A service using an electronic app to connect passengers with taxi drivers is an Information Society service under the E-Commerce Directive (2000/31/EC), as long as the app is not be inherently linked to the taxi transport service so that it does not form an integral part of it.
In another case about taxi apps, the Advocate General has delivered his opinion in the case of Case C-62/19 Star Taxi App SRL v Unitatea Administrativ Teritoriala Municipiul Bucuresti prin Primar General et Consiliul General al Municipiului Bucuresti.
Star Taxi App was a smartphone application which put potential users of taxi services in touch with taxi drivers. It allowed potential customers to run a search for taxi drivers available for a journey. The customer could then choose a particular driver from the list. The company neither passed bookings to taxi drivers nor set the fare, and customers paid the driver directly.
Bucharest Municipal Council adopted Decision No 626/2017,which extended the scope of the obligation to apply for authorisation for the activity of ‘dispatching’ to cover operators of IT applications. Star Taxi App was fined, and appealed on the basis that its activity was an Information Society service covered by the principle of the exclusion of prior authorisation in the E-Commerce Directive (2000/31/EC).
The Romanian referring court asked the Court of Justice whether such a taxi app constitutes an ‘Information Society service’, and if so, if the Bucharest Municipal Council’s decision was valid under EU law.
Advocate General Maciej Szpunar said that the app falls within the definition of Information Society service in the E-commerce Directive because it is provided for remuneration, at a distance, by electronic means and at the individual request of a recipient of services.
However, under EU case-law, there are exceptions to this. For example, where the service provided by electronic means is inherently linked to the provision of another service, which is the primary service and is not provided by electronic means, such as a transport service. That inherent link is characterised by the fact that the provider of the service provided by electronic means controls the essential aspects of the other service, including the selection of the providers of that other service.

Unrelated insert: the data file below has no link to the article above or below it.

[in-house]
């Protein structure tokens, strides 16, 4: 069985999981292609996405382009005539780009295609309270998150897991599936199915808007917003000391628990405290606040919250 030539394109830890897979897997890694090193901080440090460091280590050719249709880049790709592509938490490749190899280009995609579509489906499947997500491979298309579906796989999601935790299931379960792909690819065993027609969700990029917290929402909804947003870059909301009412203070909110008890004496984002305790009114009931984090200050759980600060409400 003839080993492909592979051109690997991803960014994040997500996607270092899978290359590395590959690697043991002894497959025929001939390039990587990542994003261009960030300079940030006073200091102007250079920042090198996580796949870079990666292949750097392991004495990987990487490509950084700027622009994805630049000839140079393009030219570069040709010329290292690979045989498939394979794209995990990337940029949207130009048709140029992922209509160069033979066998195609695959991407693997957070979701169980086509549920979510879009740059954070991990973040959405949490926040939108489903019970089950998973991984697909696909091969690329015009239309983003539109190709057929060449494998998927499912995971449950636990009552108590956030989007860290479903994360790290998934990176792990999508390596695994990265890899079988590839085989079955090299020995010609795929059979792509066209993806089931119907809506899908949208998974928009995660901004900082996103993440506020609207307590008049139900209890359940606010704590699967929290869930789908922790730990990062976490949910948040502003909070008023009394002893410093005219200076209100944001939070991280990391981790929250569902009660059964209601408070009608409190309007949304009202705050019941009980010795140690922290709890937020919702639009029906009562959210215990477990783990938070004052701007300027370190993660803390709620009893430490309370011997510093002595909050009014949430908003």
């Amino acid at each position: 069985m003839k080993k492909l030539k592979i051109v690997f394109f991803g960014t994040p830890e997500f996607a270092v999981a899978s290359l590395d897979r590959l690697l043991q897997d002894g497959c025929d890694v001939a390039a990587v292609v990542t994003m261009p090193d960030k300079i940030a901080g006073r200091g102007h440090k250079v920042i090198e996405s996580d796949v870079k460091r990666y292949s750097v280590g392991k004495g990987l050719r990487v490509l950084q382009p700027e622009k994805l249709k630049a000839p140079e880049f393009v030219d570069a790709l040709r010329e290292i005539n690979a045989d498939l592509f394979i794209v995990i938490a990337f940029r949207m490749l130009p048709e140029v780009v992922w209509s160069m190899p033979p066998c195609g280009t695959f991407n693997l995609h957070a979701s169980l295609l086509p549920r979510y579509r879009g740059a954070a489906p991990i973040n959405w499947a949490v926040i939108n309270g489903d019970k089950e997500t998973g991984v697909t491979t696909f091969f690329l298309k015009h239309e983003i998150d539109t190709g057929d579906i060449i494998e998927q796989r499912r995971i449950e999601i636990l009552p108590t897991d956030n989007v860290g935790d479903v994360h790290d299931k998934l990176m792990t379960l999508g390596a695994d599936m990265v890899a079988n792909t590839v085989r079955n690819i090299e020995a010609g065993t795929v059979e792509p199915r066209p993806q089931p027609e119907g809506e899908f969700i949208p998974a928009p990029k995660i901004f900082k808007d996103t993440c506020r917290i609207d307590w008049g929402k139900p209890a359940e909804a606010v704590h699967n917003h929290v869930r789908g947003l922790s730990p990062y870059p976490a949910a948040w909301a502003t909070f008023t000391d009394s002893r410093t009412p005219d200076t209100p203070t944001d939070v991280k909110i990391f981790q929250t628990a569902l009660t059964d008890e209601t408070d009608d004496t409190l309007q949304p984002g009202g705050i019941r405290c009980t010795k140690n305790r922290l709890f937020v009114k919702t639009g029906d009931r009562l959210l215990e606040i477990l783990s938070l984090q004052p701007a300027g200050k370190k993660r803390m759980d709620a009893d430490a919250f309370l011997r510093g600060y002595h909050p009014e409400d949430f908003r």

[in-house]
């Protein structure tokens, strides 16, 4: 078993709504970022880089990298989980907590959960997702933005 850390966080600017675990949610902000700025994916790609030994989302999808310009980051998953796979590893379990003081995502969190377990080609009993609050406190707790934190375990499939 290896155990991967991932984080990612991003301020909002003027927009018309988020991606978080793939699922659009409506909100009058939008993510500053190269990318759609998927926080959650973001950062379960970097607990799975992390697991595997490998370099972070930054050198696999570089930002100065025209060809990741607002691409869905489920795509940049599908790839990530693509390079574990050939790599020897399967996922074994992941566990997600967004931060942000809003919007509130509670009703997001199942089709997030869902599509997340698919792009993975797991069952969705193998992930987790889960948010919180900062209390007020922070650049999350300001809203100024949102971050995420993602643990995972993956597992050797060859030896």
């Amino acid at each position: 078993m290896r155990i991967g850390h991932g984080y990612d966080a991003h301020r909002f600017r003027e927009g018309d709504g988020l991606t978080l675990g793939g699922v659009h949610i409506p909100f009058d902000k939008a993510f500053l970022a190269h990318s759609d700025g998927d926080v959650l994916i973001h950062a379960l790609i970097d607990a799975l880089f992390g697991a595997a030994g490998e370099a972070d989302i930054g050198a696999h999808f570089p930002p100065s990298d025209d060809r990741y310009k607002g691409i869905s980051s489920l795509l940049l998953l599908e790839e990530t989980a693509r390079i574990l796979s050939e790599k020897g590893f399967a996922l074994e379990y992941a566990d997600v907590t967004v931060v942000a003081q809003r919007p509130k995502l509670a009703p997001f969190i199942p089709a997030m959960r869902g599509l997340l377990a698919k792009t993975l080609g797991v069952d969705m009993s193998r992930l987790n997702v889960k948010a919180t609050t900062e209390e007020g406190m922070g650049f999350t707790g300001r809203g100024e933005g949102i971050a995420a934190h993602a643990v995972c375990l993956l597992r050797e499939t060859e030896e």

In relation to Star Taxi App, the company did not need to recruit taxi drivers and did not exercise control or decisive influence over the conditions under which taxi drivers provided their transport services. Unlike other similar services, such as Uber, the Star Taxi App was an add-on to a pre-existing and organised taxi transport service. Therefore, its role was that of an external provider of an ancillary service, which was important, but not essential, for the efficiency of the primary transport service.
The Advocate General went on to consider Bucharest Municipal Council’s decision under EU law. The E-Commerce Directive prevents member states from making the taking up and pursuit of the provision of Information Society services subject to prior authorisation or any other requirement having equivalent effect. However, that prohibition does not affect authorisation schemes which are not specifically and exclusively targeted at Information Society services, as was the case here.
However that is subject to the condition that the services covered by the existing authorisation scheme which are not provided by electronic means and the Information Society services to which that scheme is extended are actually equivalent in economic terms.
The Services Directive 2006/123/EC allows member states to make access to a service activity subject to such a scheme, but the scheme must not be discriminatory, it must be justified by an overriding reason relating to the public interest, and there must not be less restrictive measures capable of achieving the same objective. The Advocate General said that the national court must decide if there are overriding public interest reasons justifying the authorisation scheme for taxi dispatching services, although this does not apply when the authorisation is subject to requirements that are technologically unsuited to the applicant’s intended service.
The Advocate General concluded that: